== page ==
Nonresidential Construction Keeps Pace in March

New construction starts in March increased 5 percent to a seasonally adjusted annual rate of $743.7 billion, marking the third straight monthly gain, according to Dodge Data & Analytics. While growth was led by the nonbuilding sector, nonresidential building held steady with its February pace, and residential building in March registered moderate growth.

Through the first three months of 2017, total construction starts on an unadjusted basis were $160.1 billion, down 3 percent from the same period a year ago. If the often volatile manufacturing plant and electric utility/gas plant categories are excluded, total construction starts during the first three months of 2017 would be up 8 percent relative to last year.

The March data produced a reading of 157 for the Dodge Index, compared to 149 in February and 147 in January. After sliding to a weak 129 in December, the index over the next three months bounced back 22 percent. On a quarterly basis, the index averaged 151 during this year’s January-March period, up 9 percent compared to the 139 average for the fourth quarter of 2016.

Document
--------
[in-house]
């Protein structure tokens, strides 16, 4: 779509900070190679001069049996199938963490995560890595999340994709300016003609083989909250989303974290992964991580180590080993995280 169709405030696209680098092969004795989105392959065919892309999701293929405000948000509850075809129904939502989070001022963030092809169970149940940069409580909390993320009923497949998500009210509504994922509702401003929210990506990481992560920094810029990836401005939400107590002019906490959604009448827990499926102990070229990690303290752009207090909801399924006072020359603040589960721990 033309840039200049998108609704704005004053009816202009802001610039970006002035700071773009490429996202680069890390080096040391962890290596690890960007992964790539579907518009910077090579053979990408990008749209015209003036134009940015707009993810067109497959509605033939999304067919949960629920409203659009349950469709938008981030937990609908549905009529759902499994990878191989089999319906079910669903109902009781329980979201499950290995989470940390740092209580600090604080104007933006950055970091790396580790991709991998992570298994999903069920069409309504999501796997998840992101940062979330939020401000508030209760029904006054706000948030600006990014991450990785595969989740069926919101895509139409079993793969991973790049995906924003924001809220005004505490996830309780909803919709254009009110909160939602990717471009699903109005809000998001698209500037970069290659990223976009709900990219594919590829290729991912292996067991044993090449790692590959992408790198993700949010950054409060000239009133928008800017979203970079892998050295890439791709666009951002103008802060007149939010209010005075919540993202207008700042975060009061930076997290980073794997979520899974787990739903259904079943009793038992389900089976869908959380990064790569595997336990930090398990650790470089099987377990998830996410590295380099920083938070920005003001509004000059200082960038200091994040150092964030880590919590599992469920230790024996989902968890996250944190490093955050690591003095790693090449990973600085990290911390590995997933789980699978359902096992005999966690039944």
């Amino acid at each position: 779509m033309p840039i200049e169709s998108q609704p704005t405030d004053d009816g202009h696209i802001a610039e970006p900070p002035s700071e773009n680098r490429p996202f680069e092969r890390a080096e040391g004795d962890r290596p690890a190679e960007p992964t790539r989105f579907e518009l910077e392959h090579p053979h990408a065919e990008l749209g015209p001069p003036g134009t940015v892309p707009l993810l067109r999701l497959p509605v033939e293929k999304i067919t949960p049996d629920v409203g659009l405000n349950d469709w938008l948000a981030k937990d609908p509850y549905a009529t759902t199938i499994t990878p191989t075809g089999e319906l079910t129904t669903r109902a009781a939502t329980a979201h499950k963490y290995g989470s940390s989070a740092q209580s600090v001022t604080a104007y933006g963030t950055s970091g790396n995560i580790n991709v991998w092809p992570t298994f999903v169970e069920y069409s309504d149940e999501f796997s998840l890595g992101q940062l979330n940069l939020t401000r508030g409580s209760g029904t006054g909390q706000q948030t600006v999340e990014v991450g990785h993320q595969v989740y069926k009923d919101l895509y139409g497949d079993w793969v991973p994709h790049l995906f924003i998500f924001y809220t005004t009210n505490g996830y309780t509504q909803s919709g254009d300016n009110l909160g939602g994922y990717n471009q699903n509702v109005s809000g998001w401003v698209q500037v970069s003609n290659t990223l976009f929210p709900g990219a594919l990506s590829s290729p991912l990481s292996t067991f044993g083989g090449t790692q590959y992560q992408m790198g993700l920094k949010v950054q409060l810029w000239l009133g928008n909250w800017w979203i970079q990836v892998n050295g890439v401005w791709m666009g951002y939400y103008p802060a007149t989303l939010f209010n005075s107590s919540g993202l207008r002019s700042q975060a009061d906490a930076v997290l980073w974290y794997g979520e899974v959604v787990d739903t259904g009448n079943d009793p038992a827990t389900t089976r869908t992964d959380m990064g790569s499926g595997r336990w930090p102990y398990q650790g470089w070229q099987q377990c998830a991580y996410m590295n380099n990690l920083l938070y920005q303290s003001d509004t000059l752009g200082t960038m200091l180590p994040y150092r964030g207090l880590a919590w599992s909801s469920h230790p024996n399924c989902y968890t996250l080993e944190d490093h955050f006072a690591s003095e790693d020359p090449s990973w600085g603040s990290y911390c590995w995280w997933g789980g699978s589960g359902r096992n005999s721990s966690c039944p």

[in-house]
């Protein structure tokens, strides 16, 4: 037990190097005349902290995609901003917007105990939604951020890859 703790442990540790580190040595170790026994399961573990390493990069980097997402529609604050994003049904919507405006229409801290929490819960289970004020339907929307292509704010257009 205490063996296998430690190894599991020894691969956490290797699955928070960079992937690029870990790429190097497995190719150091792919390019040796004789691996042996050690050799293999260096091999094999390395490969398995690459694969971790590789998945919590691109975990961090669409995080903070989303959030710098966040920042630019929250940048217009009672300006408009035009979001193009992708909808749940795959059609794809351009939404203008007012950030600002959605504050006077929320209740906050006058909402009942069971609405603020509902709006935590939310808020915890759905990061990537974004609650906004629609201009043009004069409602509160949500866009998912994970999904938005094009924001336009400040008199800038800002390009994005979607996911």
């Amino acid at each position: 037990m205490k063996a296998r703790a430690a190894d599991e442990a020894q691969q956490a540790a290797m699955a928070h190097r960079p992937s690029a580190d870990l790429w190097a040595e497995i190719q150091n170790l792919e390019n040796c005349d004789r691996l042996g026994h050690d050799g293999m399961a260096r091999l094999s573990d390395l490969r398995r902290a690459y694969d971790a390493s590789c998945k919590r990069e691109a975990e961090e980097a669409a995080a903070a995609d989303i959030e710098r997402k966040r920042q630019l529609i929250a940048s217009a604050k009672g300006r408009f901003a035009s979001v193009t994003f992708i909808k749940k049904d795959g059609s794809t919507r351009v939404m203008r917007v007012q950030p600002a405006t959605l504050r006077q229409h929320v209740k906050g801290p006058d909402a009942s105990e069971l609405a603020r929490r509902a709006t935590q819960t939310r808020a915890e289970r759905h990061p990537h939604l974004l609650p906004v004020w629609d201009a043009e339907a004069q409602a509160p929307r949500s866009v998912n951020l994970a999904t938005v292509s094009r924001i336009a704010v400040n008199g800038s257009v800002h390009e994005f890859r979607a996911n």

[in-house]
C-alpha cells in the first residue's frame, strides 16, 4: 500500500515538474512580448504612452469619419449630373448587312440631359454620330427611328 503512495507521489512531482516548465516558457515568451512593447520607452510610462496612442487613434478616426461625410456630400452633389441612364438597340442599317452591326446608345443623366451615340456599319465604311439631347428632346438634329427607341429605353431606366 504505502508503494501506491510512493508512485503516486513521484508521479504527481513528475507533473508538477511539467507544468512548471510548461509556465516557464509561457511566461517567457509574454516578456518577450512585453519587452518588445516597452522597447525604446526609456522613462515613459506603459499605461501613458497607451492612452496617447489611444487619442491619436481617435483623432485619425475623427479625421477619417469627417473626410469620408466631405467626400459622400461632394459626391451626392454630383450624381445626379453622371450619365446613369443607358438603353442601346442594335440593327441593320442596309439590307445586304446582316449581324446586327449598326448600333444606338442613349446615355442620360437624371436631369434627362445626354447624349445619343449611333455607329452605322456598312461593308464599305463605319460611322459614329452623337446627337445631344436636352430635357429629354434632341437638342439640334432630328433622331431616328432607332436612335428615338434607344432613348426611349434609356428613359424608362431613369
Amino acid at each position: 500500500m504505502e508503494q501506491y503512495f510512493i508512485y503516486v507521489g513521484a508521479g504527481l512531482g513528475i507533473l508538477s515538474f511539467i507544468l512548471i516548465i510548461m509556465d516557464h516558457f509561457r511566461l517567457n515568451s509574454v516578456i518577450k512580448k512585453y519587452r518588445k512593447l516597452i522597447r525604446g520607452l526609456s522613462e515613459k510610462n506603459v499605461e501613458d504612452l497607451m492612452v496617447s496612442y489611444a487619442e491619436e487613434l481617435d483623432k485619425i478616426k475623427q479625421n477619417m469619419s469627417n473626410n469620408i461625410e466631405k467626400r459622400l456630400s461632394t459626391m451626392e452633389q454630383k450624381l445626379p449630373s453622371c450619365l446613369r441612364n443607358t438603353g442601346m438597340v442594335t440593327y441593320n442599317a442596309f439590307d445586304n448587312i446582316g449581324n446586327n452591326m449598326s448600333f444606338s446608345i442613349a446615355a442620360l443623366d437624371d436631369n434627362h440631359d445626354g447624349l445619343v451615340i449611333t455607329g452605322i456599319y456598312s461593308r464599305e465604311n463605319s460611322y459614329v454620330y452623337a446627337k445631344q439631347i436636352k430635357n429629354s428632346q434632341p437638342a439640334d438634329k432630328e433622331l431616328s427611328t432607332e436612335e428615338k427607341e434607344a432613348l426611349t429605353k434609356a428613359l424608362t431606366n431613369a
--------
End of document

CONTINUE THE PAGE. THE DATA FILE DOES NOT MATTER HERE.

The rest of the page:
“The pattern for construction starts in early 2017, with three straight monthly gains, is the reverse of the three straight monthly declines that closed out 2016,” says Dodge chief economist Robert A. Murray.

Residential building, at $310.8 billion (annual rate), grew 4 percent in March. Multifamily housing provided the upward push, rebounding 26 percent after a 23-percent setback in February. Six multifamily projects valued at $100 million or more reached groundbreaking in March.

Nonresidential building in March, at $237.2 billion (annual rate), was essentially unchanged from its February pace. The institutional side of the nonresidential building market grew 3 percent in March, with much of the support coming from an 83-percent surge for the transportation terminal category.

Also strengthening in March were religious buildings, up 9 percent, and public buildings (courthouses and detention centers), up 4 percent. On the negative side, educational facilities in March dropped 14 percent after February’s 11-percent gain. Also retreating in March was the amusement and recreational category, which fell 29 percent.

The commercial side of the nonresidential building market increased 7 percent in March, showing improvement after a 10-percent drop in February. Office construction climbed 41 percent, lifted by the start of five projects valued each in excess of $100 million.

The 3-percent decline for total construction starts on an unadjusted basis during the first three months of 2017 relative to last year was due to a varied pattern by major sector. Residential building slipped a modest 1 percent year-to-date, with multifamily housing down 18 percent while single-family housing grew 9 percent. Nonresidential building registered a 7-percent gain year-to-date, with institutional building up 35 percent and commercial building down 9 percent.

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